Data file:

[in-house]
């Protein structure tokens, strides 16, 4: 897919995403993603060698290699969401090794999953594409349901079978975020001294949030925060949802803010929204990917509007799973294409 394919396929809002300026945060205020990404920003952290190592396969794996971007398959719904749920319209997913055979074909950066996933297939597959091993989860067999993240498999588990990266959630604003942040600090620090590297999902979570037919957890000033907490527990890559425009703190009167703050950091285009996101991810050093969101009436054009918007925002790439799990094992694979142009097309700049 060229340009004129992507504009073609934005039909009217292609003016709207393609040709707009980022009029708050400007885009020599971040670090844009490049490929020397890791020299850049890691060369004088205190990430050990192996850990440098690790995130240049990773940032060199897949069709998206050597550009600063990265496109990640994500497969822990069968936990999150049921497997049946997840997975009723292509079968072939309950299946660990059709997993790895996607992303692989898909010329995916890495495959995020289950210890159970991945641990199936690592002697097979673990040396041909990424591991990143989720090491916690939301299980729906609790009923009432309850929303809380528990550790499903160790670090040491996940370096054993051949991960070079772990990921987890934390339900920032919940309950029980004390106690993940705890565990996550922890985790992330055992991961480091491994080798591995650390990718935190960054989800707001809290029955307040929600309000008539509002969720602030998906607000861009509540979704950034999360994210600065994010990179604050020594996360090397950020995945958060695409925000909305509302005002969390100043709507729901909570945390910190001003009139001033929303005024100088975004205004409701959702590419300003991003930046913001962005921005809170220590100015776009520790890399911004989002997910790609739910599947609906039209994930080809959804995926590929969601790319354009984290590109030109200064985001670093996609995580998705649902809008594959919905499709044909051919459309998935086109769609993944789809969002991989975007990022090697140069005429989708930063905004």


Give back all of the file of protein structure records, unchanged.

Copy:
[in-house]
């Protein structure tokens, strides 16, 4: 897919995403993603060698290699969401090794999953594409349901079978975020001294949030925060949802803010929204990917509007799973294409 394919396929809002300026945060205020990404920003952290190592396969794996971007398959719904749920319209997913055979074909950066996933297939597959091993989860067999993240498999588990990266959630604003942040600090620090590297999902979570037919957890000033907490527990890559425009703190009167703050950091285009996101991810050093969101009436054009918007925002790439799990094992694979142009097309700049 060229340009004129992507504009073609934005039909009217292609003016709207393609040709707009980022009029708050400007885009020599971040670090844009490049490929020397890791020299850049890691060369004088205190990430050990192996850990440098690790995130240049990773940032060199897949069709998206050597550009600063990265496109990640994500497969822990069968936990999150049921497997049946997840997975009723292509079968072939309950299946660990059709997993790895996607992303692989898909010329995916890495495959995020289950210890159970991945641990199936690592002697097979673990040396041909990424591991990143989720090491916690939301299980729906609790009923009432309850929303809380528990550790499903160790670090040491996940370096054993051949991960070079772990990921987890934390339900920032919940309950029980004390106690993940705890565990996550922890985790992330055992991961480091491994080798591995650390990718935190960054989800707001809290029955307040929600309000008539509002969720602030998906607000861009509540979704950034999360994210600065994010990179604050020594996360090397950020995945958060695409925000909305509302005002969390100043709507729901909570945390910190001003009139001033929303005024100088975004205004409701959702590419300003991003930046913001962005921005809170220590100015776009520790890399911004989002997910790609739910599947609906039209994930080809959804995926590929969601790319354009984290590109030109200064985001670093996609995580998705649902809008594959919905499709044909051919459309998935086109769609993944789809969002991989975007990022090697140069005429989708930063905004």